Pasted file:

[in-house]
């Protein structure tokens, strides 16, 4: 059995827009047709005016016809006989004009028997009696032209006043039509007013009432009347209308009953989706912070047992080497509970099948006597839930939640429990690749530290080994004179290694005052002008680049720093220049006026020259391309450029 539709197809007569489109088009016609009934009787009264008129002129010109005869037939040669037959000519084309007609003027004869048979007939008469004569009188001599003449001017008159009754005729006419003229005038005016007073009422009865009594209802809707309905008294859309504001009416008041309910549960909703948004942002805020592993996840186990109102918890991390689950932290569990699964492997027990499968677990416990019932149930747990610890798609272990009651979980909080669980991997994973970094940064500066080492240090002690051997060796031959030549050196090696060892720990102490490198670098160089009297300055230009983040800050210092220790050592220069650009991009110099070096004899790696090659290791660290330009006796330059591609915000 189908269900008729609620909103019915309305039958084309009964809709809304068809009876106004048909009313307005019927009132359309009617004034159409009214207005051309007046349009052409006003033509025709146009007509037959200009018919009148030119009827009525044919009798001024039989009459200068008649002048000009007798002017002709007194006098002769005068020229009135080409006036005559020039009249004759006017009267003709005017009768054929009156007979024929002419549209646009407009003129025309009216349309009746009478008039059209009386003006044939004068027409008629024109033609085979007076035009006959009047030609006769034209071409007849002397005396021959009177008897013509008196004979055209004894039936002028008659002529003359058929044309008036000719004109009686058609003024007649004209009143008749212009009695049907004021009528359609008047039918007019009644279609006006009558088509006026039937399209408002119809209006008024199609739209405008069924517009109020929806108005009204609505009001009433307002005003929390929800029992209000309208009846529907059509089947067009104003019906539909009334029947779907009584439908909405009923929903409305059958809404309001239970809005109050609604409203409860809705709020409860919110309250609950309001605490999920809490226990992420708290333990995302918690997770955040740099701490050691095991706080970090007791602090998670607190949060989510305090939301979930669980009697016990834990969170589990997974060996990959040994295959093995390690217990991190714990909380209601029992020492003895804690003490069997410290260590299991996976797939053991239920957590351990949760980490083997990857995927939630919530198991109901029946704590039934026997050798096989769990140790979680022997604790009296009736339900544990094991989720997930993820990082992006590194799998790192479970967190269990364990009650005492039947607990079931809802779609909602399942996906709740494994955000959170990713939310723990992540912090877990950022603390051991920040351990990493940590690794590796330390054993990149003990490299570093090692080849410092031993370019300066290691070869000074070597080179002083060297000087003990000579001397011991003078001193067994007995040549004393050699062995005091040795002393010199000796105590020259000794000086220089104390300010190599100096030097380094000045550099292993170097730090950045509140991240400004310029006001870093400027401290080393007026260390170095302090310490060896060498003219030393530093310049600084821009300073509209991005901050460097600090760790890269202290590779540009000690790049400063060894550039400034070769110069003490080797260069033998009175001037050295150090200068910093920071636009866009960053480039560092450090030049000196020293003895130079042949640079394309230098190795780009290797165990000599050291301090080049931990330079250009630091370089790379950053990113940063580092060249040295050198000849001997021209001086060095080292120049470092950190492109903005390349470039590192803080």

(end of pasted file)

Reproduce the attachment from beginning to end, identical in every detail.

[in-house]
């Protein structure tokens, strides 16, 4: 059995827009047709005016016809006989004009028997009696032209006043039509007013009432009347209308009953989706912070047992080497509970099948006597839930939640429990690749530290080994004179290694005052002008680049720093220049006026020259391309450029 539709197809007569489109088009016609009934009787009264008129002129010109005869037939040669037959000519084309007609003027004869048979007939008469004569009188001599003449001017008159009754005729006419003229005038005016007073009422009865009594209802809707309905008294859309504001009416008041309910549960909703948004942002805020592993996840186990109102918890991390689950932290569990699964492997027990499968677990416990019932149930747990610890798609272990009651979980909080669980991997994973970094940064500066080492240090002690051997060796031959030549050196090696060892720990102490490198670098160089009297300055230009983040800050210092220790050592220069650009991009110099070096004899790696090659290791660290330009006796330059591609915000 189908269900008729609620909103019915309305039958084309009964809709809304068809009876106004048909009313307005019927009132359309009617004034159409009214207005051309007046349009052409006003033509025709146009007509037959200009018919009148030119009827009525044919009798001024039989009459200068008649002048000009007798002017002709007194006098002769005068020229009135080409006036005559020039009249004759006017009267003709005017009768054929009156007979024929002419549209646009407009003129025309009216349309009746009478008039059209009386003006044939004068027409008629024109033609085979007076035009006959009047030609006769034209071409007849002397005396021959009177008897013509008196004979055209004894039936002028008659002529003359058929044309008036000719004109009686058609003024007649004209009143008749212009009695049907004021009528359609008047039918007019009644279609006006009558088509006026039937399209408002119809209006008024199609739209405008069924517009109020929806108005009204609505009001009433307002005003929390929800029992209000309208009846529907059509089947067009104003019906539909009334029947779907009584439908909405009923929903409305059958809404309001239970809005109050609604409203409860809705709020409860919110309250609950309001605490999920809490226990992420708290333990995302918690997770955040740099701490050691095991706080970090007791602090998670607190949060989510305090939301979930669980009697016990834990969170589990997974060996990959040994295959093995390690217990991190714990909380209601029992020492003895804690003490069997410290260590299991996976797939053991239920957590351990949760980490083997990857995927939630919530198991109901029946704590039934026997050798096989769990140790979680022997604790009296009736339900544990094991989720997930993820990082992006590194799998790192479970967190269990364990009650005492039947607990079931809802779609909602399942996906709740494994955000959170990713939310723990992540912090877990950022603390051991920040351990990493940590690794590796330390054993990149003990490299570093090692080849410092031993370019300066290691070869000074070597080179002083060297000087003990000579001397011991003078001193067994007995040549004393050699062995005091040795002393010199000796105590020259000794000086220089104390300010190599100096030097380094000045550099292993170097730090950045509140991240400004310029006001870093400027401290080393007026260390170095302090310490060896060498003219030393530093310049600084821009300073509209991005901050460097600090760790890269202290590779540009000690790049400063060894550039400034070769110069003490080797260069033998009175001037050295150090200068910093920071636009866009960053480039560092450090030049000196020293003895130079042949640079394309230098190795780009290797165990000599050291301090080049931990330079250009630091370089790379950053990113940063580092060249040295050198000849001997021209001086060095080292120049470092950190492109903005390349470039590192803080």